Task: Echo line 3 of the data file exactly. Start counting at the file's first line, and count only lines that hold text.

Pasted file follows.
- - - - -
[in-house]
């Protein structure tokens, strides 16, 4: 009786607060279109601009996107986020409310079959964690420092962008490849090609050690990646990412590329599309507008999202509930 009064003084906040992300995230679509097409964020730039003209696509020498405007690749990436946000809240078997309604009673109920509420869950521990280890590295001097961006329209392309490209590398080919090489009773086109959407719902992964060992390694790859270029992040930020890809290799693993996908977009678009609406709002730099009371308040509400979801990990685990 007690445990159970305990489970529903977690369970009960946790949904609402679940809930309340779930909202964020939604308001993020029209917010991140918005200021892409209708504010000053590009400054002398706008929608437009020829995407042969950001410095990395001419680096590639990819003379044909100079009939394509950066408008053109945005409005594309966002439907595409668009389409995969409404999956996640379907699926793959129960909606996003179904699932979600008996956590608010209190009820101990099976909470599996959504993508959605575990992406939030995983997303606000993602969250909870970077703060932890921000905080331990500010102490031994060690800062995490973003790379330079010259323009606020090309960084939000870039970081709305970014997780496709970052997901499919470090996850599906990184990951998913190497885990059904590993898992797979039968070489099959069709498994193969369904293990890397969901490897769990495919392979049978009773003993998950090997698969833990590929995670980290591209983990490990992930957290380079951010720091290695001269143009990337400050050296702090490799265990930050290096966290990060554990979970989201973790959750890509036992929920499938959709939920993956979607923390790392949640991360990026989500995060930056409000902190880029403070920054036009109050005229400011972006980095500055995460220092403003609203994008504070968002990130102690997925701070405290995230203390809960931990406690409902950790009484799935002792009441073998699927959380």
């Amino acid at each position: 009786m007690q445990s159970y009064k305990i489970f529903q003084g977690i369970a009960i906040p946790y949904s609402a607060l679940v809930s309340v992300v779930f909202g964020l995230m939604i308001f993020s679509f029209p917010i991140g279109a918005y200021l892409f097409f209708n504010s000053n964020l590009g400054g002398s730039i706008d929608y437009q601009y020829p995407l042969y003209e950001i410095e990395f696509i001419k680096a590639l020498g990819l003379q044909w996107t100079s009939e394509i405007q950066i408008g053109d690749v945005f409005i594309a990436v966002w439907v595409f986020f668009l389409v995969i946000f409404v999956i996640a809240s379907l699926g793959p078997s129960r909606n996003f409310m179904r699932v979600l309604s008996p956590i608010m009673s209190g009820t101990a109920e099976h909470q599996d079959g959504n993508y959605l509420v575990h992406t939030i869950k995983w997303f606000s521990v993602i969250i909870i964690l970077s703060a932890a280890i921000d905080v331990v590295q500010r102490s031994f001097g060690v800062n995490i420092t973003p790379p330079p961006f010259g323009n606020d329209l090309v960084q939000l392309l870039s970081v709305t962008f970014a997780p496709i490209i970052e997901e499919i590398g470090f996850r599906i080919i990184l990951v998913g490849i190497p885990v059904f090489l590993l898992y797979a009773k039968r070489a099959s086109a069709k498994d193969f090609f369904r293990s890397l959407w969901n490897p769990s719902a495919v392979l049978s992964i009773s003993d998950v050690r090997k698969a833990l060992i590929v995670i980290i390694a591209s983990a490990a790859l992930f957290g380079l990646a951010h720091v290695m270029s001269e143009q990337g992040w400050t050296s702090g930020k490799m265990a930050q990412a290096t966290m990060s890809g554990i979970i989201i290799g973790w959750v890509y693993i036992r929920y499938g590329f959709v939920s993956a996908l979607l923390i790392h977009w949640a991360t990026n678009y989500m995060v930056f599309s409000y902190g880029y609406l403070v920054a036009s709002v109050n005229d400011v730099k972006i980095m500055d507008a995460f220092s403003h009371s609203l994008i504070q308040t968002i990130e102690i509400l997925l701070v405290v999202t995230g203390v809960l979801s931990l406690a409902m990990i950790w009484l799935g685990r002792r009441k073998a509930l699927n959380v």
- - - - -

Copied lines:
């Amino acid at each position: 009786m007690q445990s159970y009064k305990i489970f529903q003084g977690i369970a009960i906040p946790y949904s609402a607060l679940v809930s309340v992300v779930f909202g964020l995230m939604i308001f993020s679509f029209p917010i991140g279109a918005y200021l892409f097409f209708n504010s000053n964020l590009g400054g002398s730039i706008d929608y437009q601009y020829p995407l042969y003209e950001i410095e990395f696509i001419k680096a590639l020498g990819l003379q044909w996107t100079s009939e394509i405007q950066i408008g053109d690749v945005f409005i594309a990436v966002w439907v595409f986020f668009l389409v995969i946000f409404v999956i996640a809240s379907l699926g793959p078997s129960r909606n996003f409310m179904r699932v979600l309604s008996p956590i608010m009673s209190g009820t101990a109920e099976h909470q599996d079959g959504n993508y959605l509420v575990h992406t939030i869950k995983w997303f606000s521990v993602i969250i909870i964690l970077s703060a932890a280890i921000d905080v331990v590295q500010r102490s031994f001097g060690v800062n995490i420092t973003p790379p330079p961006f010259g323009n606020d329209l090309v960084q939000l392309l870039s970081v709305t962008f970014a997780p496709i490209i970052e997901e499919i590398g470090f996850r599906i080919i990184l990951v998913g490849i190497p885990v059904f090489l590993l898992y797979a009773k039968r070489a099959s086109a069709k498994d193969f090609f369904r293990s890397l959407w969901n490897p769990s719902a495919v392979l049978s992964i009773s003993d998950v050690r090997k698969a833990l060992i590929v995670i980290i390694a591209s983990a490990a790859l992930f957290g380079l990646a951010h720091v290695m270029s001269e143009q990337g992040w400050t050296s702090g930020k490799m265990a930050q990412a290096t966290m990060s890809g554990i979970i989201i290799g973790w959750v890509y693993i036992r929920y499938g590329f959709v939920s993956a996908l979607l923390i790392h977009w949640a991360t990026n678009y989500m995060v930056f599309s409000y902190g880029y609406l403070v920054a036009s709002v109050n005229d400011v730099k972006i980095m500055d507008a995460f220092s403003h009371s609203l994008i504070q308040t968002i990130e102690i509400l997925l701070v405290v999202t995230g203390v809960l979801s931990l406690a409902m990990i950790w009484l799935g685990r002792r009441k073998a509930l699927n959380v």